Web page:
Sunday, July 12, 2015

A Culture of Crooked Walls

Amos 7:7-10,14,15; Psalm 85:8-13

From a variety of perspectives, I would suggest many of us believe we are captured between our dreams and the reality of the world. Those of us who celebrated tie dyed tee shirts and bell bottom jeans as a fashion statement are not the only folks who envision what the world could become if others would come to their senses. Take the Dominion Pipe Line……please. I have only lived in Nelson County three years but I ask you, has there ever been a local issue that has simultaneously united blacks and whites, gays and straights, hippies and red necks, retirees and locals. Any day I expect to see a rainbow colored, Stars and Bars flag brandishing the slogan, “Don’t Tread on Nelson County”.

Unfortunately, a majority of Virginians, and all the stockholders of Duke Energy, view our consternation as confirmation that we have lost touch with reality. While countering with the time honored phrase, “The truth will set you free,” we secretly fear Flannery O’Conner was right when she wrote, “All that truth does is make us odd.”

No character in the entire Biblical narrative comes across odder than the prophet Amos.  The biblical scholar Abraham Heschel wrote, “A significant aspect of the office of prophet was to remind the king his sovereignty was limited and secondary to the justice of God.” Amos, a native of Judah, had no problem going north to the Temple at Bethel and pointing out King Jeroboam’s disregard of the God to Monarch relationship. As you might imagine the King’s cronies were not receptive to the prophet’s inflammatory remarks. Imagine me, the product of a cotton mill in Georgia, going to New York City and telling Madison Avenue God wanted the truth to be told in advertising. I am sure they would cart me off to Mount Sinai Hospital.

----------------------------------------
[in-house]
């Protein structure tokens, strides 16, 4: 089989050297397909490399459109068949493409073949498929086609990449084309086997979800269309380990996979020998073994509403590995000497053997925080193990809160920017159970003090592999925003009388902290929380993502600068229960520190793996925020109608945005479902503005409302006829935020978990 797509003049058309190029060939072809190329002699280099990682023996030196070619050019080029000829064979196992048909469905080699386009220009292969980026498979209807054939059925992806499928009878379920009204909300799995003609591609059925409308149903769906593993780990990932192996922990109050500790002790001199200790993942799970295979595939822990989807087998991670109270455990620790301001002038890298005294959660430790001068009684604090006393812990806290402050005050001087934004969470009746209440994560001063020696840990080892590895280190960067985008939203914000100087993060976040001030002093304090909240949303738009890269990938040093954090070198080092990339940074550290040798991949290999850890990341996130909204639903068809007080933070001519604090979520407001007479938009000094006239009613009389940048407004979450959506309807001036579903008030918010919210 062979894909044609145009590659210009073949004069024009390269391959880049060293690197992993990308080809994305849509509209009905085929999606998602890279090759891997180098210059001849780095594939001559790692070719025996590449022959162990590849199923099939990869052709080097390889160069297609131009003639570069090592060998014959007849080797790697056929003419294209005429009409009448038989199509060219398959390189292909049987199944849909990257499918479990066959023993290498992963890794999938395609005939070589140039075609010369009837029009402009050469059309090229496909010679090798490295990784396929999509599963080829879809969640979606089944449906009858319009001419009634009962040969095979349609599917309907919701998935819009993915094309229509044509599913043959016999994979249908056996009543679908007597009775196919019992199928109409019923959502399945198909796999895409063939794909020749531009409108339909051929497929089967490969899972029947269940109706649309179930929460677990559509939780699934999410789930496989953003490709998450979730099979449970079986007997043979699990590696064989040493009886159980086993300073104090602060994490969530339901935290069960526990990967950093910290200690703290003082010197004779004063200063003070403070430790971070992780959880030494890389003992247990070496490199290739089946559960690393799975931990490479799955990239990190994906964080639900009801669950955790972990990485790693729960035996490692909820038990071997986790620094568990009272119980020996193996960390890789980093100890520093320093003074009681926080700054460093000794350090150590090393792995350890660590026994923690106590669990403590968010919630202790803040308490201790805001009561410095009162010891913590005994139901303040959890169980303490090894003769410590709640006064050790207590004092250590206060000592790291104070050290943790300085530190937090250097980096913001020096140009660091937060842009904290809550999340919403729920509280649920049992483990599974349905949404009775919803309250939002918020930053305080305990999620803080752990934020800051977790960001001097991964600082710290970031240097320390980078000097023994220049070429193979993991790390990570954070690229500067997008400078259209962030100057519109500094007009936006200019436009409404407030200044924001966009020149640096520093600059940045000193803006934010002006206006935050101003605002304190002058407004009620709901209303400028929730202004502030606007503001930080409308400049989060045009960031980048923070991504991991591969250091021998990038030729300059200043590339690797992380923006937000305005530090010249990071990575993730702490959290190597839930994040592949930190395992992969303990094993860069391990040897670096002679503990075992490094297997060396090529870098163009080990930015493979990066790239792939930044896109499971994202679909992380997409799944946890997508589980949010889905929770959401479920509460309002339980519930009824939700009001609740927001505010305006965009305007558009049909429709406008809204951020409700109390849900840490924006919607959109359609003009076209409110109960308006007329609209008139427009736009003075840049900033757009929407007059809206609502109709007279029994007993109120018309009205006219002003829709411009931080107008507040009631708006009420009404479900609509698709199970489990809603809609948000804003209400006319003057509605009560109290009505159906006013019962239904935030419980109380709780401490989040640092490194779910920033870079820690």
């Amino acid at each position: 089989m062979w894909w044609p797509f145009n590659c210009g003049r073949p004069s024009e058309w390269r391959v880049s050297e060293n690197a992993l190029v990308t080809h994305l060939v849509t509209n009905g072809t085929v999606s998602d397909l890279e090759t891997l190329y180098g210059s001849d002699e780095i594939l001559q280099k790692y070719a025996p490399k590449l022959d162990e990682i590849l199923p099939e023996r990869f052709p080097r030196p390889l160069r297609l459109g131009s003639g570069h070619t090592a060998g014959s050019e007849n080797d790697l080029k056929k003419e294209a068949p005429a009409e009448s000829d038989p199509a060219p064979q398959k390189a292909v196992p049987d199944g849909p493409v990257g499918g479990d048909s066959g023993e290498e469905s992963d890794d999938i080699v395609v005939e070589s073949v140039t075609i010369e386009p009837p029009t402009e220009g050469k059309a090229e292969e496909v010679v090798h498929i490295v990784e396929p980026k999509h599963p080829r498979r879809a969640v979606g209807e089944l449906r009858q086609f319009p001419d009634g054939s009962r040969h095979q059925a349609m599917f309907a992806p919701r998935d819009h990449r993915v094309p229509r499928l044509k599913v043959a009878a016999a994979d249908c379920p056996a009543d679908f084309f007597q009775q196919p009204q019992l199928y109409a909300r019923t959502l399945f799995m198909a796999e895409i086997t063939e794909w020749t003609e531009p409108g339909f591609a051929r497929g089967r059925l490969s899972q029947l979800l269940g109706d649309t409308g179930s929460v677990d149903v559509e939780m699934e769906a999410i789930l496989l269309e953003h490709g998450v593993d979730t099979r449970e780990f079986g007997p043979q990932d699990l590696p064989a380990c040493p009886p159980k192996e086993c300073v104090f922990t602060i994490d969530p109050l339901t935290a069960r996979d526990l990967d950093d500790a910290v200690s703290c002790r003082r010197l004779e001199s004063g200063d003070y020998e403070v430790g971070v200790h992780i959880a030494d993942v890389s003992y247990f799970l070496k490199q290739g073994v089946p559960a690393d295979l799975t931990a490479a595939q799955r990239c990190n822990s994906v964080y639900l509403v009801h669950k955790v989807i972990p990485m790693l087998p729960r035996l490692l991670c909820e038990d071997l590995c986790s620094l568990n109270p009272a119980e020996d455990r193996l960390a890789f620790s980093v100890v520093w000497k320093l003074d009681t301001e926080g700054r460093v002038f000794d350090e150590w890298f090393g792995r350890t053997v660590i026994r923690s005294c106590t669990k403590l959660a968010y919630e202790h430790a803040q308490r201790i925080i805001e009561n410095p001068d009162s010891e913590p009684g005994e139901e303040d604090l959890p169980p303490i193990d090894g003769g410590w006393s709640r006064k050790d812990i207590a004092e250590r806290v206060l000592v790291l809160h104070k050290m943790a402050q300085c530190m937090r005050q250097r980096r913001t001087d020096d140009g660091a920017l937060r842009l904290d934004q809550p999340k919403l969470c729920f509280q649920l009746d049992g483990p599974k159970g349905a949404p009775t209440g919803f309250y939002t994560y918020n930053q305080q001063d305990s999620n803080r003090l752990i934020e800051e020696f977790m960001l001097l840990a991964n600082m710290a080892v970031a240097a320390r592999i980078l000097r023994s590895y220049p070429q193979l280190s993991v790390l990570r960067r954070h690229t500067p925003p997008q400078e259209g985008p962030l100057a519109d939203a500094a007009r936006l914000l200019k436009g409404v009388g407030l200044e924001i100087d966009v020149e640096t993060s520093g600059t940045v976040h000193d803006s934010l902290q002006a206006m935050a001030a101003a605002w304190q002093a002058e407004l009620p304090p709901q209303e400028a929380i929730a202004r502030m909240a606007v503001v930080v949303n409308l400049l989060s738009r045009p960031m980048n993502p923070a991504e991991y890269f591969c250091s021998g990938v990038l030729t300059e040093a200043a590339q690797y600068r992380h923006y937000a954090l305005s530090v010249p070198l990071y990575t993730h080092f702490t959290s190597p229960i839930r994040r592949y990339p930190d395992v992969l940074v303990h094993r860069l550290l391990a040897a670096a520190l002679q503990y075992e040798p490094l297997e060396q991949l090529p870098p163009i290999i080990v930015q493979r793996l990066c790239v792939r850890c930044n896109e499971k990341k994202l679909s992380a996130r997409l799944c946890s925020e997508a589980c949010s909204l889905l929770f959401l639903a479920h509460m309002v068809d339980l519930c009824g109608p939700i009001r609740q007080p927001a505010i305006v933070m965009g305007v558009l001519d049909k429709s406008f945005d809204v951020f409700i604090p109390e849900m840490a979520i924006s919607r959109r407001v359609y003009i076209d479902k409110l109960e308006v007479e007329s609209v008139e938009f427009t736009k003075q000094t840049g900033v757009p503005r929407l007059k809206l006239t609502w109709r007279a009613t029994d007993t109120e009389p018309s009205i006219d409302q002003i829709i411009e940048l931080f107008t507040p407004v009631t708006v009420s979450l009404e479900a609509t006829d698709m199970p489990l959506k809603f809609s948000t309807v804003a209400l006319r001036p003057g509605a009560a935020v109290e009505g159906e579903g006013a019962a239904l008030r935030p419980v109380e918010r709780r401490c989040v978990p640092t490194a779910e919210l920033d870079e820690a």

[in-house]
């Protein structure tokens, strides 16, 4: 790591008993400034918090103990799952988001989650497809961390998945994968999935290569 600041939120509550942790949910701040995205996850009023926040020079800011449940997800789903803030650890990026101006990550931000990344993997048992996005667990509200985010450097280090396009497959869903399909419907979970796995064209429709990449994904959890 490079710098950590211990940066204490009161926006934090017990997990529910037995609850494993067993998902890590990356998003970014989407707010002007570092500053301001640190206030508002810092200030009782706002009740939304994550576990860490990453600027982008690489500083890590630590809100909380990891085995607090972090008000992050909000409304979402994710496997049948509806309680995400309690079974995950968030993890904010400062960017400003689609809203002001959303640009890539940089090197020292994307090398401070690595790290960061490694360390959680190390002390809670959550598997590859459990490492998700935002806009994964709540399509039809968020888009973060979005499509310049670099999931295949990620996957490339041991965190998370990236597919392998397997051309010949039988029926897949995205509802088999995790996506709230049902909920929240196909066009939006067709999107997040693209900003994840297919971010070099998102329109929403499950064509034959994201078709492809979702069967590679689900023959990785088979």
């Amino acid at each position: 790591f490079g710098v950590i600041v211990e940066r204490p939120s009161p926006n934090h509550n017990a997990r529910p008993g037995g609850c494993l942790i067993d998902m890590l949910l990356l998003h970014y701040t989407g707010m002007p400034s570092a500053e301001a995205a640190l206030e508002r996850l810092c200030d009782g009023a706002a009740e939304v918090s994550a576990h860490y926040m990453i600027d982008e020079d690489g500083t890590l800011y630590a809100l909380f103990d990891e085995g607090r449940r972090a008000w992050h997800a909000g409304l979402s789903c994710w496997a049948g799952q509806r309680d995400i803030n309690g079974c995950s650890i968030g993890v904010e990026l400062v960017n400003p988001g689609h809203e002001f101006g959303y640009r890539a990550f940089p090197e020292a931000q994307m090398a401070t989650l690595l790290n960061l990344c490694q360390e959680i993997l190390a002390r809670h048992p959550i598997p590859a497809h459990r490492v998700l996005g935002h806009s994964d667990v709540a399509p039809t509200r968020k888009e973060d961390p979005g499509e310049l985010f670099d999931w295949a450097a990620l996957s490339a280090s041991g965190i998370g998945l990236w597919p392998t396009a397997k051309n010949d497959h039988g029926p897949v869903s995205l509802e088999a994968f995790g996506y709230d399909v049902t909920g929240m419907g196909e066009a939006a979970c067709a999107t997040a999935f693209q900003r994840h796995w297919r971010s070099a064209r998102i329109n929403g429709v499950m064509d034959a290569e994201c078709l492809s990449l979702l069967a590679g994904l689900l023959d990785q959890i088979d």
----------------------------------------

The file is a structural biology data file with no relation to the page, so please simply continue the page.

While no one in New York would give me the time of day, the priest let Amos talk. That was their first mistake. Much to their discomfort the sheep herder from Tekoa had plenty to say. Their second mistake was not listening. Amos declared God had set a plumb line on the people of Israel and the final results found them sorely lacking.

A few months ago Deb and I had some carpenters frame a portion of our basement. After watching them work for thirty minutes and then sleeping in a Holiday Day Express Hotel I feel qualified to elaborate on the absolute necessity of a plumb line. If the wall is not plumb, the wall is going to fall down. In other words, if the people of Israel were not righteous, the house of Jeroboam would collapse.

Ministers love preaching on Amos because we enjoy putting the plumb line on everyone else. But just for giggles, let’s investigate the reason Amos was so upset by the conditions he discovered in the kingdom of Israel.

In all fairness to the Jeroboam II, Israel reached the summit of its power and prosperity under this industrious king. Jeroboam sat on the throne forty years.   When Amos arrived the land was literally flowing with vineyards to pluck and grass to graze their livestock. The rich owned summer and winter homes. Life was good. So what was the problem?